Where’s the rebelliousness of youth? Where’s sticking it to The Man? He doesn’t do that. He works with The Man, confidant that The Man will recognise his pragmatic loyalty to the party and reward him with a nomination in the forthcoming local authority elections. Put him on the telly and he wears his confirmation suit and tries to parrot what the party grown ups say. There’s nothing, NOTHING more mortifying than watching a 15 year old come out with stuff like “what young people want is fiscal rectitude and a cut in Capital Gains Tax.”

Remember that old TV series “V”, about the giant lizard mouse eating aliens disguised as humans, who came claiming friendship, and then set up a Nazi youth style organisation? He would have signed up. “We must work with our Alien masters, and as minister of state for Human Consumption I look forward to…”

And most of all, he’ll read this blog posting and think I’m writing about him.

 
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An Occasional Guide to Irish Politics: The Fairweather Revolutionary

“We’re not taking it any more! It’s time the country be taken back by the ordinary people! Feck the bankers and the political parties! It’s time for a country based on social justice and equality and housing and health and education as rights! Yes to free healthcare! Yes to free education! Yes to…sorry, say that again…you want to pay for free healthcare by doing what?…means testing children’s allowance….now, hold on a minute there…putting Capital Gains Tax on private residences…wait there one minute now…the rich should pay higher taxes, but not ordinary people like me, yes, I know I bought my house for €300k and it’s now worth €500k, but that’s MY MONEY….tax MY profit???….to fund free healthcare and social justice?…….get away from MY money, d’ya hear, that €200k profit is MY money, not yours! Get your stinking thieving hands off my filthy lucre!”

 
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Some things I have learnt about Irish Politics (repost).

Posted by Jason O on Jan 27, 2016 in An Occasional Guide to EU Politics, Election 2016, Irish Politics
I knew your father/mother/social welfare officer well!

I knew your father/mother/social welfare officer well!

The first election campaign I was ever directly involved in was the 1991 local elections, where I canvassed for Jeananne Crowley in the Pembroke Ward, a seat I’d contest myself in the 1999 elections. After that, I campaigned in local, general, European and by-elections, and in a number of referendums. And that’s not counting the internal party elections I campaigned in. Between 1991 and 2005, when I resigned from the Progressive Democrats, I experienced a fair bit of Irish politics, and came across what I would regard as fairly solid general rules of Irish politics. They are general, there are always exceptions, but broadly speaking I believe they’re true:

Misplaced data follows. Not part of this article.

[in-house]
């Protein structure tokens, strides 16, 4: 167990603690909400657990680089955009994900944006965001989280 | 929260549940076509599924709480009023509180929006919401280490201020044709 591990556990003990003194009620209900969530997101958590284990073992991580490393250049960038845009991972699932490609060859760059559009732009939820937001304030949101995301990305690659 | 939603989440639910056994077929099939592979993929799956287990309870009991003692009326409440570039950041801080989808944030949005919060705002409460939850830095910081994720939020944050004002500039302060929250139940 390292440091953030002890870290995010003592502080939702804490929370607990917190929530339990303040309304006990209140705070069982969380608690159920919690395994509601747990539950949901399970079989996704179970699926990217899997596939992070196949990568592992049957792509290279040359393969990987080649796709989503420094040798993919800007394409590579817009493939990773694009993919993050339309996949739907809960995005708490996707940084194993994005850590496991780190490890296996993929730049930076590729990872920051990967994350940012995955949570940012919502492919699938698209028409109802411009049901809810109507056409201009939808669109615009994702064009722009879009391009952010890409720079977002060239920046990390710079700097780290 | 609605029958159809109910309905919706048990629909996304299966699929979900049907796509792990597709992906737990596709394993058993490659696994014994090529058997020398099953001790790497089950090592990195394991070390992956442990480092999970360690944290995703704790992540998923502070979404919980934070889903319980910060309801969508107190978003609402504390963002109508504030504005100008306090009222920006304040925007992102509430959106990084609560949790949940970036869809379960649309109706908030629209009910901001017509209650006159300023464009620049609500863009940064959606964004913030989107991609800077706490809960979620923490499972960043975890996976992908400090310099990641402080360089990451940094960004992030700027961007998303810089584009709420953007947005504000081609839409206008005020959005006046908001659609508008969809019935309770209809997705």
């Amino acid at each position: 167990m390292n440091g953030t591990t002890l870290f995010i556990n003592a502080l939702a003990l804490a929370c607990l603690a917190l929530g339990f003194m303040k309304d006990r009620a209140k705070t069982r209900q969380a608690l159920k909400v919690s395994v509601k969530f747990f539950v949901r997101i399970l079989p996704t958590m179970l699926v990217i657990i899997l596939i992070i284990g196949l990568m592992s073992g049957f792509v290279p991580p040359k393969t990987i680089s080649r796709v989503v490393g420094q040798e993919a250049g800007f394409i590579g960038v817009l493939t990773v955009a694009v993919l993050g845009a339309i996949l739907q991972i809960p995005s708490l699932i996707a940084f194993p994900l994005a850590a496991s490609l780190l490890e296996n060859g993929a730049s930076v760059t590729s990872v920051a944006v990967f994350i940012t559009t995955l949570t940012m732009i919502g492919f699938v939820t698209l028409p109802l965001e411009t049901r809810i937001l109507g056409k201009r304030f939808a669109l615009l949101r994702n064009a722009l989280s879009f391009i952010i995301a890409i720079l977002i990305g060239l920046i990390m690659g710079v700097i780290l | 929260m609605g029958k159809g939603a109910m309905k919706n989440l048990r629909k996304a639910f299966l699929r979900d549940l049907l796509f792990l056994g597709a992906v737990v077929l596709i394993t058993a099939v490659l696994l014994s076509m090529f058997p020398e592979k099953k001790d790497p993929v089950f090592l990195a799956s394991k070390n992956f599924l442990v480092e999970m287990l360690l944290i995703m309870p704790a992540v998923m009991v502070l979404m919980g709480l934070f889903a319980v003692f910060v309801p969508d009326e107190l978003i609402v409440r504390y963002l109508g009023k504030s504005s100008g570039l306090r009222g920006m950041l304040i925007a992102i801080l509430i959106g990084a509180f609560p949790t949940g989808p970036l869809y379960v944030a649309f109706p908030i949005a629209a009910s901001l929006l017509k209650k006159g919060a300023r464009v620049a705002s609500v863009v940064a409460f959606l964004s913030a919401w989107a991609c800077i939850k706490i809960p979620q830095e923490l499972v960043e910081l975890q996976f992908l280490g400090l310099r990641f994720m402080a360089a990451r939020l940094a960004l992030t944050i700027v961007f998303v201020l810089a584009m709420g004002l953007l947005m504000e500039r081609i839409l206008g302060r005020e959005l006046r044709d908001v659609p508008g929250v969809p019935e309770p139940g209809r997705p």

1. With the possible exception of Sinn Fein and the Alphabet Left, and maybe in by-elections, there is no longer such a thing as party machines in the traditional sense. Successful candidates have to effectively build their own teams of, for the most part, personal loyalists. Many if not most of the party members who turned up to vote at the convention will not end up knocking on doors.

2. Irish people vote for people over ideas nearly always. People are far more likely to vote for a person they like but disagree with politically over a person they agree with but dislike.

3. It is possible to be interested in the politics of ideas, or the politics of winning elections, and never have anything to do with the other. Indeed it is getting more and more likely.

4.  The one characteristic a successful candidate absolutely must have over everything else is physical stamina, and a willingness to keep knocking on doors and talking to people over and over again. It is possible for a stupid candidate to be elected again and again. A lazy candidate will probably only be elected once, and only because he/she is related to someone.

5.  The lack of knowledge displayed by voters, and their pride in that lack of knowledge, about how the political system works, and how decisions are made, will never cease to amaze you.

6. By international standards, it is relatively easy for a small group to change things in Ireland if it has determination, courage and organisation. The failure to bring change has usually been because of a lack of one of those three factors. The Provisional IRA and the Progressive Democrats proved that.